Another potential question to put to him, would if he was trying to get Interplay to port Descent to the Jaguar?
I was a hardcore Descent player at the time, and it's much more sensitive to framerate then a Quake, which controls rather simplistic and primitive, compared to Descent's full 6-DOF (degree of freedom) axis movement.
I could totally perfectly play Quake 1 at sub-10 fps, but that's impossible with Descent, as there's simply not enough frames to hit enemy precisely at fast movement.
Even flatshaded, Descent couldn't run at more than 20 fps on jag. The engine complexity, and full-blown 6 DOF movement removes any hacks, and everything has to be brute-force.
The scene-management of the whole level, clipping, frustum culling, collision detection and all other stuff - I don't believe you can do that in just 1 frame time, you really need 2 frames for that, and rasterizing the polygons will take another frame, hence 60/3 = 20 fps.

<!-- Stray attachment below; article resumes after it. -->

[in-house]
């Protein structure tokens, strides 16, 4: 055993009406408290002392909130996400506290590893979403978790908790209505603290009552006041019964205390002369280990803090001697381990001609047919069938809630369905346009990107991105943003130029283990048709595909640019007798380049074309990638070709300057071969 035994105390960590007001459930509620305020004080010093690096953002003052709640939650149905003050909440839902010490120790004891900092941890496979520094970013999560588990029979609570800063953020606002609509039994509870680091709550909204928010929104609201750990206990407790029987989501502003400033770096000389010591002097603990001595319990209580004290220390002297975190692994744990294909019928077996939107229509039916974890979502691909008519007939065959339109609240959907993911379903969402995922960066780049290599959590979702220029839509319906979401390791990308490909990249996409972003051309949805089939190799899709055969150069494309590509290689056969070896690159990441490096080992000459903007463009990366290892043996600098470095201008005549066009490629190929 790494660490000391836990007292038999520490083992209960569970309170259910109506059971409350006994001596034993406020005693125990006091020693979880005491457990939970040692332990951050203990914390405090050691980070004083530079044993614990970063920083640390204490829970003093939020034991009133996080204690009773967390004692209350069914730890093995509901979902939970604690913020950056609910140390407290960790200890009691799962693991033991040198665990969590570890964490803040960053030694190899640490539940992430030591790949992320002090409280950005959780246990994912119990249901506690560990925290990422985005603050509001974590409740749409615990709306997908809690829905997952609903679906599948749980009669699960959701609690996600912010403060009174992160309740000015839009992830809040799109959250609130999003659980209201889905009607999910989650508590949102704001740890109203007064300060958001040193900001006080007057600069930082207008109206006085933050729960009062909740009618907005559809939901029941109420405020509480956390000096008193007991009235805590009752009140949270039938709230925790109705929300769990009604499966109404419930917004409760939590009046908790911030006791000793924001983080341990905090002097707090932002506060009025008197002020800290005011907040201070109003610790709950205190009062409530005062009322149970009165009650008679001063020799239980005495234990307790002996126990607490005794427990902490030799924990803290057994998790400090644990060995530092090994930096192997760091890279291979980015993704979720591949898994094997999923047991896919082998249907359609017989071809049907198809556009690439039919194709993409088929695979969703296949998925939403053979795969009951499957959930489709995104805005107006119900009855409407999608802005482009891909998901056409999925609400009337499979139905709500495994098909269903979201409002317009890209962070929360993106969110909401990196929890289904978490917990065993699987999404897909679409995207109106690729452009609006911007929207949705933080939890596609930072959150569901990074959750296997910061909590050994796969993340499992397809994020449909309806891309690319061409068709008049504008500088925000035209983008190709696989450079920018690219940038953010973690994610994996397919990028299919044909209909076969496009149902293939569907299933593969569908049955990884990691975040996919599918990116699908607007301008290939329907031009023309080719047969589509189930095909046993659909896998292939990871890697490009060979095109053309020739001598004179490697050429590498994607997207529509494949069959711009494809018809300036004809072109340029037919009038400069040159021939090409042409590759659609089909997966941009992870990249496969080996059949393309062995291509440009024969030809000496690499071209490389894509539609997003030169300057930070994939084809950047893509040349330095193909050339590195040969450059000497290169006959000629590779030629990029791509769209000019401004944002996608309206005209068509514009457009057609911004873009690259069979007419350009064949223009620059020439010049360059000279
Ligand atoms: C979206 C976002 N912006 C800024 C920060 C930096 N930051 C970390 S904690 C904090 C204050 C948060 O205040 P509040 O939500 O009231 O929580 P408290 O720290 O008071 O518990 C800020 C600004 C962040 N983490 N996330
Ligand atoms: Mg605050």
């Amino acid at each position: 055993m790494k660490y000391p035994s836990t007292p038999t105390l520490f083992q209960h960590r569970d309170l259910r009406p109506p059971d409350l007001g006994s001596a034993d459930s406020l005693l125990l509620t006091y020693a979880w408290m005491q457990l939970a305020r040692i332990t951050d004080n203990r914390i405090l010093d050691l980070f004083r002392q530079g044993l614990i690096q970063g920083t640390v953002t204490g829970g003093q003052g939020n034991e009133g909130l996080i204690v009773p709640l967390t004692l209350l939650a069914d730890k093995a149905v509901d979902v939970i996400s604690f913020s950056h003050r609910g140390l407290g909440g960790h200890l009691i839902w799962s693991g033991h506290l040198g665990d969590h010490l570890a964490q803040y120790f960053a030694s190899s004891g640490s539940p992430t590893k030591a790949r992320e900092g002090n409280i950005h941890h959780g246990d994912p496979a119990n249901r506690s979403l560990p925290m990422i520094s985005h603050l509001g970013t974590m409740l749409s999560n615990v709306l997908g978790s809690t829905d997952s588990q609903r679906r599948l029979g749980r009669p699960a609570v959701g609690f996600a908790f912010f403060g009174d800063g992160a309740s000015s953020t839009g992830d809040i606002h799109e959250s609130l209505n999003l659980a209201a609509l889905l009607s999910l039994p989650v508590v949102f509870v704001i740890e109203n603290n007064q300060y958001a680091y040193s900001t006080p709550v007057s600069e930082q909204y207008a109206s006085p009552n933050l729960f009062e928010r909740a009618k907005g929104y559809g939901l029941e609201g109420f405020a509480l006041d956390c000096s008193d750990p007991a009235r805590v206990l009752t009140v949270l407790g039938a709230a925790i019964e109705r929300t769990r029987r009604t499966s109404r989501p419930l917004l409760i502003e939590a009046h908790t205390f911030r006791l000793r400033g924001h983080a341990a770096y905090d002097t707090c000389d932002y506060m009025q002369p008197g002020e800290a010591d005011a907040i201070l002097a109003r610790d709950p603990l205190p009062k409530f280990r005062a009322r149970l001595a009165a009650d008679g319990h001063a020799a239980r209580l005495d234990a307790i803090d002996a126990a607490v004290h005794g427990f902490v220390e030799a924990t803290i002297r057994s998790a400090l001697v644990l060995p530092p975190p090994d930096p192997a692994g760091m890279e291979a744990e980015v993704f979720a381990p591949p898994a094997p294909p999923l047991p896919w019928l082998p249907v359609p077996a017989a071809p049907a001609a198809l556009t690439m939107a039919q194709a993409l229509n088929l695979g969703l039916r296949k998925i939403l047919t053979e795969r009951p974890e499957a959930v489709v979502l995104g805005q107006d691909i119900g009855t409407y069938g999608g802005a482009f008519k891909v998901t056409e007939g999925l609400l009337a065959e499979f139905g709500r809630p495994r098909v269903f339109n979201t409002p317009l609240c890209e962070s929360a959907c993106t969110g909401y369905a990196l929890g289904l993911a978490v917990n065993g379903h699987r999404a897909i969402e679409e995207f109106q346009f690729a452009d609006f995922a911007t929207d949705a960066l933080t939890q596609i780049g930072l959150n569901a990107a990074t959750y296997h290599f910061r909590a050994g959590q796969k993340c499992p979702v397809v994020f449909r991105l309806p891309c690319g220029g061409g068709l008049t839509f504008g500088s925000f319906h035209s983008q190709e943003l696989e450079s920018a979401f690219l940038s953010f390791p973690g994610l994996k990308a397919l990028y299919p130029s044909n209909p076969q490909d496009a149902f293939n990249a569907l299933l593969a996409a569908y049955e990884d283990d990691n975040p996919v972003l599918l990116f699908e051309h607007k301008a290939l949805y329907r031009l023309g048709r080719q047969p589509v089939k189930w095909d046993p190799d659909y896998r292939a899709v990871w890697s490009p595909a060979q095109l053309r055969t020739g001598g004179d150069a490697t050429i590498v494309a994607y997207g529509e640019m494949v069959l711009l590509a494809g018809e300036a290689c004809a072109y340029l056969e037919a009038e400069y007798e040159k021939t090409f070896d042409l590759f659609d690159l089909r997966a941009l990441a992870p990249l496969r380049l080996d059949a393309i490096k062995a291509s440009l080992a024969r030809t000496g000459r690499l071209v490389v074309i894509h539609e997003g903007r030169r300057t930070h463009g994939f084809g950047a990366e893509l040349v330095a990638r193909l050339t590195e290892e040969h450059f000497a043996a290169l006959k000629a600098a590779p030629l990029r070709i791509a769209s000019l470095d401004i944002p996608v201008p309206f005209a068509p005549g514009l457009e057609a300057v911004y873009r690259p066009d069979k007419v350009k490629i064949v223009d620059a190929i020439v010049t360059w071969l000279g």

Best case scenario. For simple rooms.
If somebody was crazy enough to split all the scene management work across both DSP/GPU, then you could get to 30 fps, but most of the time 20 fps, even with both chips doing scene management.
if you add texturing, then that would cost 3-4 more frames, hence 60/7 = ~8 fps. 8 fps with a joystick is laughably unplayable in 6 DOF. I would argue that 20 fps for such 6 DOF game is at the edge of comfortable playability with joystick.
Couple months ago, when i was doing some engine stress tests, with a Quake 3D scene, I obviously made a quick one also with Descent scene (as it's such a close game), and jag's GPU simply cannot keep up with the workload.
Please, no Hoverstrike comparisons, Hoverstrike is really technologically inferior to what Descent engine pulls off.
Descent is simply next-gen game and required some beefy HW to run smoothly. Much better HW than for Quake. I had Quake running super smooth many upgrades before I could say the same for Descent...